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Thursday, September 28


Meningitis is the inflammation of the membranes (meninges) covering the brain, usually due to bacterial or viral infections elsewhere in body that has spread into the blood and into the cerebrospinal fluid (CSF). Other causes of meningitis such as fungal, protozoal, or certain non-infectious etiologies are much rarer. Meningitis should be distinguished from the condition encephalitis, the latter of which is the inflammation of the brain itself. Meningitis can affect anyone in any age group, from the newborn to the elderly, although the specific cause may be different.

Types of Meningitis ;
Meningococcal, Meningococcal Septicaemia, Pneumococcal, Hib, TB, Neonatal, Fungal, Amoebic, Viral

Signs and Symptoms of Meningitis ;

High fever, headache, and stiff neck are common symptoms of meningitis in anyone over the age of 2 years. These symptoms can develop over several hours, or they may take 1 to 2 days. Other symptoms may include nausea, vomiting, discomfort looking into bright lights, confusion, and sleepiness. In newborns and small infants, the classic symptoms of fever, headache, and neck stiffness may be absent or difficult to detect, and the infant may only appear slow or inactive, or be irritable, have vomiting, or be feeding poorly. As the disease progresses, patients of any age may have seizures.

Examinations ;
There are so many methode to create of Meningitis suspect such as Lab Studies ,Imaging Studies, Procedures.

Treatment and Prevention ;

Bacterial meningitis and meningococcal septicaemia need immediate treatment with antibiotics and appropriate hospital management.

People who have come into close contact with meningococcal meningitis and/or meningococcal septicaemia require antibiotics (close contacts are people who are living or sleeping in the same household or who have intimately kissed the patient). The Public Health Department is responsible for tracing contacts and offering appropriate treatment. If you are concerned that you may have been in close contact with somebody who has contracted meningitis, seek advice from your GP or the Public Health Department.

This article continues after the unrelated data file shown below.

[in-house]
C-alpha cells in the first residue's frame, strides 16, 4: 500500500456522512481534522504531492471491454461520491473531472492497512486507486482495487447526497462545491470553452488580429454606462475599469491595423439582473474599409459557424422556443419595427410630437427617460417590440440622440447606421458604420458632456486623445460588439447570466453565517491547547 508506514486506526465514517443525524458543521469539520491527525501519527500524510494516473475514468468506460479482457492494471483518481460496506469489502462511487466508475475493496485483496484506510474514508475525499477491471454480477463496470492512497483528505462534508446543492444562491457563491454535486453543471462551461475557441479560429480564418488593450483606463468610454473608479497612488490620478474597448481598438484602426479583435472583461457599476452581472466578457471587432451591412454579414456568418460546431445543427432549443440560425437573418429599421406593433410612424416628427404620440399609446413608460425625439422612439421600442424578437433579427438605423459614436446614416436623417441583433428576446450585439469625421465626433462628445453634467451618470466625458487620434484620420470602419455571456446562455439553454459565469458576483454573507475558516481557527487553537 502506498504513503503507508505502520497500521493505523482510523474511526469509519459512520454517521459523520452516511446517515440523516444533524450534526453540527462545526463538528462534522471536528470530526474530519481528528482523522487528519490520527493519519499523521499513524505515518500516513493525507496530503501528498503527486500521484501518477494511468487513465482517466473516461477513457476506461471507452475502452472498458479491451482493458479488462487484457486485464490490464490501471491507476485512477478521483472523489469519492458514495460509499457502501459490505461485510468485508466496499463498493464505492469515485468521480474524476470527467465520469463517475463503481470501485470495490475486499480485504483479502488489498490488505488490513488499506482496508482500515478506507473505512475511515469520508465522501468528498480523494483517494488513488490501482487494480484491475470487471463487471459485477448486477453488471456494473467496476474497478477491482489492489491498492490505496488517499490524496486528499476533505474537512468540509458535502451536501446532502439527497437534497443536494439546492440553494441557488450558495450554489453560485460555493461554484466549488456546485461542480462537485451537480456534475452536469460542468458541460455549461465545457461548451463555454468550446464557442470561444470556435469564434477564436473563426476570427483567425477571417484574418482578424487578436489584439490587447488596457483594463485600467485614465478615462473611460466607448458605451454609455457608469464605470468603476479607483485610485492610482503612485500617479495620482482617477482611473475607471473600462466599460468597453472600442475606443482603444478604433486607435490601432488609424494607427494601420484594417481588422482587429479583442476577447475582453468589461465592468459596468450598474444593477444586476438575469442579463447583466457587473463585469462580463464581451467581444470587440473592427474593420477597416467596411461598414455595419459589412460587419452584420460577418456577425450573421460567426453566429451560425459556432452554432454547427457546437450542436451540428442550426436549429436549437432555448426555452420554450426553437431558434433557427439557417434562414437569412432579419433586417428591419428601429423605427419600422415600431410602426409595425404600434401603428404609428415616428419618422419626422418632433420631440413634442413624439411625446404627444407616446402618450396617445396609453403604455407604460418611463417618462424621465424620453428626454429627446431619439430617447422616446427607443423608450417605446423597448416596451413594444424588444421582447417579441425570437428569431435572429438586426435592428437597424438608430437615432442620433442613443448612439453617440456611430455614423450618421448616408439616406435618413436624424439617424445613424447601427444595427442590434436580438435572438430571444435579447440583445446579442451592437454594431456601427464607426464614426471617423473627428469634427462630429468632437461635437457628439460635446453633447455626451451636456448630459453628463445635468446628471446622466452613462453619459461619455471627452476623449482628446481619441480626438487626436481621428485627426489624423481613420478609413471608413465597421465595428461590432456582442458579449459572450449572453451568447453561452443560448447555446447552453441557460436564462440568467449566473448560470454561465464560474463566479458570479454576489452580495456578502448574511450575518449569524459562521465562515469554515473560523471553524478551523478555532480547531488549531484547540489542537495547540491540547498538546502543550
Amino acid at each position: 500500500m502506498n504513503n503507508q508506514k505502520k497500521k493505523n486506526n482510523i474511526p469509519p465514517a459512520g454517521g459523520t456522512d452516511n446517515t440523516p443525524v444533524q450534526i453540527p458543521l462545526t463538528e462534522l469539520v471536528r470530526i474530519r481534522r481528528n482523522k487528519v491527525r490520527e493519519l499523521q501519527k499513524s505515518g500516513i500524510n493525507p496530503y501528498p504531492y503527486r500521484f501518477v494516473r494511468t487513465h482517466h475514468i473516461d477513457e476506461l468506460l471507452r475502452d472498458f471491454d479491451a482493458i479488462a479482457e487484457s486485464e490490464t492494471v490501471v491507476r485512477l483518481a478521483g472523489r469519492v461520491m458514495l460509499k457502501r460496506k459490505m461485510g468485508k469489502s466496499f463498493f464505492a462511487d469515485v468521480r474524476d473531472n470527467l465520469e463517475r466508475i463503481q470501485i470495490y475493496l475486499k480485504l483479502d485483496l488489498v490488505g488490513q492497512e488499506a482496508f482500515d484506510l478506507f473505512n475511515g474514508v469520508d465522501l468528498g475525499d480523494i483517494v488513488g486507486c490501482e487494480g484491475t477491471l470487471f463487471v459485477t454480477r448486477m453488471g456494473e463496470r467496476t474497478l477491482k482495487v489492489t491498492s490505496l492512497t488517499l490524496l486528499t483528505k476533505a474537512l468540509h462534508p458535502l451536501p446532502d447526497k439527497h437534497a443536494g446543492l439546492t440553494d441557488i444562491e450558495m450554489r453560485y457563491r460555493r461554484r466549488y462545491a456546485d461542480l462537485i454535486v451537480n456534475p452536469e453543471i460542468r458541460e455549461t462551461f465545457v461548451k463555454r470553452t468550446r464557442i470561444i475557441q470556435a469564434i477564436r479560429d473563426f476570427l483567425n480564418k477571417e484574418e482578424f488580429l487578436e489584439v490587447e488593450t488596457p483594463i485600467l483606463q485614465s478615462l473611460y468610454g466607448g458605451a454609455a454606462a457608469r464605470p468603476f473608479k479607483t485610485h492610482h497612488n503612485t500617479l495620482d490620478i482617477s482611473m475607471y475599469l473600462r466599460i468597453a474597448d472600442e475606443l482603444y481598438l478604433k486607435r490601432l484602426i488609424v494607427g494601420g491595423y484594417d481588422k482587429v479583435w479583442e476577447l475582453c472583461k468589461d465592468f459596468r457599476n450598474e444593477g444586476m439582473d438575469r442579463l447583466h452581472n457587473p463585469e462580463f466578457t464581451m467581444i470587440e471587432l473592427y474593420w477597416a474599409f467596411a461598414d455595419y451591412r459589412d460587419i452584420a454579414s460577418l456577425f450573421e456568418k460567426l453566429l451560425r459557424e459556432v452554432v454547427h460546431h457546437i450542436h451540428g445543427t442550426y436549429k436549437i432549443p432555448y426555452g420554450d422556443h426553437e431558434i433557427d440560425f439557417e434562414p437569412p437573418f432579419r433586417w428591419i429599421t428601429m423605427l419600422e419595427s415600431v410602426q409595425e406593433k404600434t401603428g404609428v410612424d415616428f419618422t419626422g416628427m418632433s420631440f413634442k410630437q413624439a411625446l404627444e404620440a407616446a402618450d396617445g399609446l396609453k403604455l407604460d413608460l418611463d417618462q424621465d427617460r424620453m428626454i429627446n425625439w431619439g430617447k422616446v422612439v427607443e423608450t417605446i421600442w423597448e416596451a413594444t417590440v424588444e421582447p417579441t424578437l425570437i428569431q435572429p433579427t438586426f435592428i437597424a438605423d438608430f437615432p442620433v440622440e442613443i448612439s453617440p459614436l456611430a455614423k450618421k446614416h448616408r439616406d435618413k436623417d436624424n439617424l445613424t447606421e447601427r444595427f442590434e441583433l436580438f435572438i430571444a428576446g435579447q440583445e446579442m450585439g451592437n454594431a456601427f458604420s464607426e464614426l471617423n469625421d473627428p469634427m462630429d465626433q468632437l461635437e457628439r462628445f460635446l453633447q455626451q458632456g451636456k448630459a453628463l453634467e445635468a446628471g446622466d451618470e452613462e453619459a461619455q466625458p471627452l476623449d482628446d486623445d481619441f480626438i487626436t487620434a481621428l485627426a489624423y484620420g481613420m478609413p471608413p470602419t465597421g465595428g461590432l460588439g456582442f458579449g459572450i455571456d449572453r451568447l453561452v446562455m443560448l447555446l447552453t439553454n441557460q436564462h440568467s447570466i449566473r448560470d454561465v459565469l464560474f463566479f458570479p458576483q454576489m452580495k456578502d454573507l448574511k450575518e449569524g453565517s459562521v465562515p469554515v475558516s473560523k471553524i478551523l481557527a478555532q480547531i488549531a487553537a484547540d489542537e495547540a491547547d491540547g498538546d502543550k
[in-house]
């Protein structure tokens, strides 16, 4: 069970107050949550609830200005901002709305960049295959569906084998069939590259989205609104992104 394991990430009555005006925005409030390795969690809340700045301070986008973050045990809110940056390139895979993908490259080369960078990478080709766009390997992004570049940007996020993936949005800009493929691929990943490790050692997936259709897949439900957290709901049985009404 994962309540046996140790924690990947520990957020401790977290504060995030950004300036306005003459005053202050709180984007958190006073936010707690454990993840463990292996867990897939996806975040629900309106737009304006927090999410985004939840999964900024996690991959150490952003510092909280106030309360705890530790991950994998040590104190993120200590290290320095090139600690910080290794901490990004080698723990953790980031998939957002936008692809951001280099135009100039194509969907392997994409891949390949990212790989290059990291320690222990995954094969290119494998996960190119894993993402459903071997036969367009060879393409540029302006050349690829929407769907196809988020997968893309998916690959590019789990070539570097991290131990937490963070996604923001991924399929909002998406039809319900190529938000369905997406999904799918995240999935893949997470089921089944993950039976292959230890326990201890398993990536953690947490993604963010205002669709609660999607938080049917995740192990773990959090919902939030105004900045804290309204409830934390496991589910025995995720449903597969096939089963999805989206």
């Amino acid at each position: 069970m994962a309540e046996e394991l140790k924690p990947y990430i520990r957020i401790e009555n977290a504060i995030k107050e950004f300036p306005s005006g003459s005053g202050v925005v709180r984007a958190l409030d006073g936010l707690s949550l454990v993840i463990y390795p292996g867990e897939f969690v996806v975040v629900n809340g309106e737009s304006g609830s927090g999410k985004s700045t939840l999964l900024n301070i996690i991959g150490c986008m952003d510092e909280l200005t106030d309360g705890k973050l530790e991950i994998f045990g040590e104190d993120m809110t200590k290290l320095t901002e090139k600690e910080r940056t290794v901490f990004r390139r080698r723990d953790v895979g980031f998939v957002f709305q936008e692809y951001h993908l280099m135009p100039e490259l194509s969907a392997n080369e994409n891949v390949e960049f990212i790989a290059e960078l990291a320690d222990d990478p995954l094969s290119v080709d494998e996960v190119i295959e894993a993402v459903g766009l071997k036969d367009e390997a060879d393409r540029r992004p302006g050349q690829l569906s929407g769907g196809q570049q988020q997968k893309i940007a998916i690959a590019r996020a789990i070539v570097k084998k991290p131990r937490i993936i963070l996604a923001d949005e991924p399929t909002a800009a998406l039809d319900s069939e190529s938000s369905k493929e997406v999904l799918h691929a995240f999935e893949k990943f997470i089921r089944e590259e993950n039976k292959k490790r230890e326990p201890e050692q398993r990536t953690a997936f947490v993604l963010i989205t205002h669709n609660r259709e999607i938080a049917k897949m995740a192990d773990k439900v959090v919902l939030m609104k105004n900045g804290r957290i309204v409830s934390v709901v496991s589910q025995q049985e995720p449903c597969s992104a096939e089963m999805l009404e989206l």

School friends and colleagues of the patient with meningococcal disease are rarely at higher risk. The patient will have come into contact with other people during the incubation period. These people are deemed as casual contacts and they are not at any increased risk.

Viral meningitis cannot be helped by antibiotics and treatment is based on good nursing care. Recovery is normally complete, but headaches, tiredness and depression may persist for weeks or even months because your brain direct as object.

At a glance
- Antibiotics are given to kill off any meningococcal bacteria which may be carried in the back of the nose and throat. This reduces the risk of passing the bacteria on to others
- Research suggests that not smoking may reduce the chances of contracting meningitis in your family
- Apart from vaccines, there is no known way to protect against meningitis and meningococcal septicaemia
- Viral meningitis does not respond to antibiotics. Treatment is based on rest and good nursing care
- Fural meningitis requires anti-fungal therapy and appropriate management.

Vaccine Information ;

Vaccination is the only way to prevent meningitis. Effective vaccines are available to prevent some types of bacterial meningitis. In the absence of vaccines for all types of meningitis it is important to be aware of the signs and symptoms of meningitis and septicaemia and being prepared to take action is vital.

The new immunisation schedule is as follows:

2 months DTaP/IPV/Hib + pneumococcal vaccine

3 months DTaP/IPV/Hib + MenC vaccine

4 months DTaP/IPV/Hib + MenC + pneumococcal vaccine

12 months Hib/Men C*

13 months MMR + pneumococcal vaccine


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